• A new Glass Hammer is like a universal constant.  I can always expect exemplary old school prog rock.  For an old timer like myself Glass Hammer is right in my wheelhouse.  This is their 17th studio album (amazing!) .  If you are unfamiliar with the band you should know it revolves around the core of bassist Steve Babb and keyboardist Fred Schendel.  There have been a lot of musicians through the doors of their studio over the years but somehow they always seem to find an endless supply of them.  The line up seems to be fairly stable at the moment.  Salem Hill mainman Carl Groves handles lead vocals along with Susie Bogdanowicz returning as well.  Guitars are handled by Kamran Alan Shikoh and drums by Aaron Raulston.Glass Hammer music is a reverential amalgam of Yes, ELP, Kansas and what the hell throw in a little bit of Genesis.  Steve and Fred proudly wear their influences on their sleeves.  Want wicked keyboard pyrotechnics?  Fred brings the thunder.  In fact they all do.  The Breaking Of The World arrives with epic length tracks and audiophile quality sound.  I wouldn't want it any other way.  BUY OR DIE!
    $12.00
  • The band gave Terry Brown the boot as producer. Peter Collins came in and kicked the band's ass a bit. The tunes are a bit more progressive sounding but radio fodder like "The Big Money" made these guys trillions.  Remastered edition.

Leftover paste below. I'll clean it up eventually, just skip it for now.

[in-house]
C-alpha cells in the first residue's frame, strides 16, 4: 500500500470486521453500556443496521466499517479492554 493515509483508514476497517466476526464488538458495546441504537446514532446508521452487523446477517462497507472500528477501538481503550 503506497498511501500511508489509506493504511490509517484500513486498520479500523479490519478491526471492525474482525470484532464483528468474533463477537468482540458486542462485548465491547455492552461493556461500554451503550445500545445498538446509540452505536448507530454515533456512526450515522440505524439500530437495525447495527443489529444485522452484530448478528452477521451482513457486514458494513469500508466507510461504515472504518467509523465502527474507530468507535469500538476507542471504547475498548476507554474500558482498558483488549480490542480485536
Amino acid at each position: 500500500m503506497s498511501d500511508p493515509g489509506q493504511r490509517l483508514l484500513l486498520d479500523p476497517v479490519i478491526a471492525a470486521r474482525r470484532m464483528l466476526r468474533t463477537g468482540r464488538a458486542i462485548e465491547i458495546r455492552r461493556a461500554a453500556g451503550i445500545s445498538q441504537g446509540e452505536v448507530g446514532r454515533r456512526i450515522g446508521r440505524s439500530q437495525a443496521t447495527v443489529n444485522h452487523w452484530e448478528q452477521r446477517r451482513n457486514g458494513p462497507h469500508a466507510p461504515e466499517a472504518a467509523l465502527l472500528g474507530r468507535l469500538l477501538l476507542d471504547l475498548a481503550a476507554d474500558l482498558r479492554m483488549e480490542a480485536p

$5.00
  • Paper Charms' is a newly remastered 3 disc set gathering together all of PFM’s BBC Radio and TV appearances in a 2CD and DVD set, including two radio concerts for BBC Radio in 1975 and 1976 (at the BBC’s Paris Theatre in London) and their apperance on the classic BBC 2 TV series ‘The Old Grey Whistle Test’.DISC ONE - CDBBC RADIO ONE "IN CONCERT”21ST MAY 19751.    CELEBRATION2.    FOUR HOLES IN THE GROUND3.    DOVE…QUANDO4.    MR. NINE ‘TILL FIVE5.    ALTA LOMA FIVE ‘TILL NINEINCLUDING P.F.M.’S ARRANGEMENT OF ROSSINI’S WILLIAM TELL OVERTURE6.    LA CARROZZA DI HANSDISC TWO- CDBBC RADIO ONE "IN CONCERT”15TH APRIL 19761.    PAPER CHARMS2.    OUT OF THE ROUNDABOUT3.    FOUR HOLES IN THE GROUND4.    DOVE…QUANDO5.    ALTA LOMA 5 ‘TILL 96.    CHOCOLATE KINGS7.    ALTA LOMA FIVE ‘TILL NINE (REPRISE) INCLUDING P.F.M.’S ARRANGEMENT OF ROSSINI’S8.    WILLIAM TELL OVERTUREDISC THREE – DVD (NTSC – REGION 0)1.    FOUR HOLES IN THE GROUNDTHE OLD GREY WHISTLE TESTBROADCAST ON THE 22ND OCTOBER 19742.    CELEBRATION3.    MR. NINE ‘TILL FIVETHE OLD GREY WHISTLE TESTBROADCAST ON THE 23RD MAY 19754.    CHOCOLATE KINGSTHE OLD GREY WHISTLE TESTBROADCAST ON THE 13TH APRIL 1976